In the section of the Plan B8 policy titled, “Who is Covered,” the policy provides: “The person
or persons (the member and the spouse of the member) named above are covered from the
Effective Date shown if the required premium contribution has been paid when due. The term
you refers individually to each person named.” Doc. 1-1 at 1. “Mrs. Jerri Becher” is named
under the heading “issued to.” Id. These provisions appeared in Doc. 1-1—the document
plaintiff attached to his Complaint.
From April 1993 to about October 2004, plaintiff and his wife paid a monthly premium
of $36.25 in exchange for coverage under Plan B8. And from November 2004 to January 2016,
plaintiff and his wife paid a monthly premium of $34.25. Those premiums added up to more
On January 20, 2016, plaintiff visited a hospital on an inpatient basis and was released
the next day. After he was released, plaintiff filed a claim with United, the claims administrator,
requesting $69 as indemnification for the hospital stay.2 Around March 21, 2016, United denied
plaintiff’s claim because, the Complaint asserts, plaintiff’s wife’s name was the only name that
appeared on the face of the Certificate of Insurance. So, plaintiff contends, United concluded
that Plan B8 did not cover plaintiff.
Defendants now ask the court to dismiss plaintiff’s Complaint under Rule 12(b)(6) on the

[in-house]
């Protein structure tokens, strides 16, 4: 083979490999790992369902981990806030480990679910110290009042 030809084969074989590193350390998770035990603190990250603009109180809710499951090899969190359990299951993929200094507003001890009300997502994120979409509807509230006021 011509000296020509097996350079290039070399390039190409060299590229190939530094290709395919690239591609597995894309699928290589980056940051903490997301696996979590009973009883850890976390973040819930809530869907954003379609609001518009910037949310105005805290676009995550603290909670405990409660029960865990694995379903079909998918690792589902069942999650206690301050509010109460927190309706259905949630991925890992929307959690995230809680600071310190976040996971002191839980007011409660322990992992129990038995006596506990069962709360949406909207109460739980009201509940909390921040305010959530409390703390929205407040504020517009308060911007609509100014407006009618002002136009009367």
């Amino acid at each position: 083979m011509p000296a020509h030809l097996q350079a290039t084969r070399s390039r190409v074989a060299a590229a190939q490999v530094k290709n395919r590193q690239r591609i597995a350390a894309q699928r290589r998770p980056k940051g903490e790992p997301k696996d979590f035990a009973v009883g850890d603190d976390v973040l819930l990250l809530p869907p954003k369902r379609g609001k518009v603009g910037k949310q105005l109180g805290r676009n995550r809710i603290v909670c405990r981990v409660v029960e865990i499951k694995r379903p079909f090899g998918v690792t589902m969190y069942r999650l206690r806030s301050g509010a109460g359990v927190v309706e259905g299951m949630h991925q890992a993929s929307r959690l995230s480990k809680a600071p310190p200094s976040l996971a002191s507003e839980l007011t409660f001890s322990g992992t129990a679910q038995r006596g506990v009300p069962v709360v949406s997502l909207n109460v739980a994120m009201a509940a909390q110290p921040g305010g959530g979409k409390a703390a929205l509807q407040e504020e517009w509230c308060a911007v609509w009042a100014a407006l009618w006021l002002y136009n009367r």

same grounds—i.e., the policy does not cover plaintiff. Doc. 14.
The crux of the named plaintiff’s immediate dispute arises from denial of a $69 claim for indemnification. Doc.
1 at 4 (Compl. ¶ 22). The Complaint claims that 28 U.S.C. § 1332(d)—a provision enacted as part of the Class
Action Fairness Act—confers subject matter jurisdiction over his claims. Doc. 1 at 3 (citing 28 U.S.C. § 1332(d)).
It alleges that the “amount in controversy” in the putative class claims exceeds $5 million and at least one member
of that class is diverse from one defendant. Id. (Compl. ¶ 9).
Our Circuit has explained that the CAFA’s “in controversy” term “traces it lineage all the way back to the
Federal Judiciary Act of 1789” and, possibly, beyond. Hammond v. Stamps.com, Inc., 844 F.3d 909, 911 (10th Cir.
2016) (Gorsuch, J.). Also, the Circuit has endorsed a relatively modest test for showing—at the pleading stage,
anyway—the requisite “in controversy” amount. Id. at 912. Namely, this term
has never required a party seeking to invoke federal jurisdiction to show that damages “are greater”
or will likely prove greater “than the requisite amount” specified by the statute. Instead, the term
has required a party seeking federal jurisdiction to show only and much more modestly that “a fact
finder might legally conclude” that damages exceed the statutory amount. As the Supreme Court
has explained, to justify dismissal under this standard “it must appear to a legal certainty that the
claim is really for less than the jurisdictional amount.”
Id. (citing St. Paul Mercury Indem. Co. v. Red Cab Co., 303 U.S. 283, 289 (1938)) (other citations
In short, the court is satisfied that the Complaint makes sufficient allegations to satisfy this modest
standard at this stage of the case. The court does not prejudge any future jurisdictional concerns, however.
Federal Rule of Civil Procedure 8(a)(2) requires a Complaint to contain “a short and plain
statement of the claim showing that the pleader is entitled to relief.” Although this rule “does not